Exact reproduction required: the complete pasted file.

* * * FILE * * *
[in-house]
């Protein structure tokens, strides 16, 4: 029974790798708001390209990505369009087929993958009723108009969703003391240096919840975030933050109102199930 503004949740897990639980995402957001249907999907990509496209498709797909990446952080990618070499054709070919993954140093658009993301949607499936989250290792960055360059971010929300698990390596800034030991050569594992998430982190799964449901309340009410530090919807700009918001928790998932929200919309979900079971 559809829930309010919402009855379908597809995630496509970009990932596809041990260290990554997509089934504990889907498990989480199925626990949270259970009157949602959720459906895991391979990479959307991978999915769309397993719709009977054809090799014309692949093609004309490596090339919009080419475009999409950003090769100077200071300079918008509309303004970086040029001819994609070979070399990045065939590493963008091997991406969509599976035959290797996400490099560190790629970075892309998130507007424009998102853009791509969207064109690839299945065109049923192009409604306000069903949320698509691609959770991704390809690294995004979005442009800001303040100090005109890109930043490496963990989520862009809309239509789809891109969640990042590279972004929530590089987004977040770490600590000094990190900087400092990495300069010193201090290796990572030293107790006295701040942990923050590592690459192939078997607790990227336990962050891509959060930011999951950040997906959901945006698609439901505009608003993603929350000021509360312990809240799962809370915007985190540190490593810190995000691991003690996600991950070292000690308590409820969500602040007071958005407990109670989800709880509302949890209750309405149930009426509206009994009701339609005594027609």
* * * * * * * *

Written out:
[in-house]
């Protein structure tokens, strides 16, 4: 029974790798708001390209990505369009087929993958009723108009969703003391240096919840975030933050109102199930 503004949740897990639980995402957001249907999907990509496209498709797909990446952080990618070499054709070919993954140093658009993301949607499936989250290792960055360059971010929300698990390596800034030991050569594992998430982190799964449901309340009410530090919807700009918001928790998932929200919309979900079971 559809829930309010919402009855379908597809995630496509970009990932596809041990260290990554997509089934504990889907498990989480199925626990949270259970009157949602959720459906895991391979990479959307991978999915769309397993719709009977054809090799014309692949093609004309490596090339919009080419475009999409950003090769100077200071300079918008509309303004970086040029001819994609070979070399990045065939590493963008091997991406969509599976035959290797996400490099560190790629970075892309998130507007424009998102853009791509969207064109690839299945065109049923192009409604306000069903949320698509691609959770991704390809690294995004979005442009800001303040100090005109890109930043490496963990989520862009809309239509789809891109969640990042590279972004929530590089987004977040770490600590000094990190900087400092990495300069010193201090290796990572030293107790006295701040942990923050590592690459192939078997607790990227336990962050891509959060930011999951950040997906959901945006698609439901505009608003993603929350000021509360312990809240799962809370915007985190540190490593810190995000691991003690996600991950070292000690308590409820969500602040007071958005407990109670989800709880509302949890209750309405149930009426509206009994009701339609005594027609």